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Do Wine Lovers Make Better Thinkers?
Copyright 2004 by Robin Garr. All rights reserved. Originally printed August 16, 2004. For more information go to wineloverspage.com


If you feel that you've been thinking extra sharply of late, perhaps it could be the wine talking.

Adding another data point to the growing body of studies that link moderate wine consumption with health and longevity, British scientists recently published a report suggesting that consumption of beverage alcohol appears to be related with improved "cognitive function" (thinking ability) in adults.

Researchers examined data from the Whitehall Study, an extensive cohort study that followed the medical histories of about 10,000 British government workers over 11 years beginning in 1985.

At the end of the study period (1997-99), about 6,000 of the Whitehall participants were given a battery of tests to measure intelligence, memory, vocabulary and fluency, and the results were compared with their reported consumption of alcohol. "Of people who reported drinking alcohol in the past year," the researchers' abstract says, "those who consumed at least one drink in the past week, compared with those who did not, were significantly less likely to have poor cognitive function."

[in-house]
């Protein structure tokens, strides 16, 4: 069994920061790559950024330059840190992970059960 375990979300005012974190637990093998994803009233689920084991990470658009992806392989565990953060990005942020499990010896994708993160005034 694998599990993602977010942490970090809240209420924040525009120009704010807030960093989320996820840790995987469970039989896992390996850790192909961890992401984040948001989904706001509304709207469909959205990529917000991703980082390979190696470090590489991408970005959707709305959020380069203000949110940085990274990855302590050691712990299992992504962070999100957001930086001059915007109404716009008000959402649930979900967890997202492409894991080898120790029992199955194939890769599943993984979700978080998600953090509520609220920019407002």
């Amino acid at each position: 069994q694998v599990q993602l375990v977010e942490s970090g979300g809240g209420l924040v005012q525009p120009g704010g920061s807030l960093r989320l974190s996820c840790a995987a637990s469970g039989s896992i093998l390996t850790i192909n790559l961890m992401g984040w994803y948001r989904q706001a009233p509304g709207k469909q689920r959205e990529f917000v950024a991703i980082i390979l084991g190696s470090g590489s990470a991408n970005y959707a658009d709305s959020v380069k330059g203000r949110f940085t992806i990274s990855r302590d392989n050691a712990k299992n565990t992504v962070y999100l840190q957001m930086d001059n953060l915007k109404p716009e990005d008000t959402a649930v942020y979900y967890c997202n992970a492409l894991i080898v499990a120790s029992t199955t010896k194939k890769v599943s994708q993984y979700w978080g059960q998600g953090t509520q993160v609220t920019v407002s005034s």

These benefits appeared even at levels of alcohol consumption that most sensible observers would consider excessive; in fact, the cognitive benefits appeared greatest among the heaviest drinkers, those drinking more than 240 grams per week, approximately 30 drinks or five full bottles of table wine.

"The authors concluded that for middle-aged subjects, increasing levels of alcohol consumption were associated with better function regarding some aspects of cognition," the abstract concluded, adding, laconically, "Nonetheless, it is not proposed that these findings be used to encourage increased alcohol consumption."

The study, Alcohol Consumption and Cognitive Function in the Whitehall II Study, by researchers Annie Britton, Archana Singh-Manoux and Sir Michael Marmot of London's University College, was announced in the Aug. 1, 2004 edition of the American Journal of Epidemiology. It should be noted that studies of this type demonstrate relationships among variables but don't purport to establish the causes of those relationships. In other words, the study does not claim to prove that drinking improves cognitive function. Indeed, researchers noted that the relationship was "weakened when social position was added to the model."

Still, all this provides something for us to think about - clearly, it is to be hoped - when we lift our next glass of wine.

 

 
   
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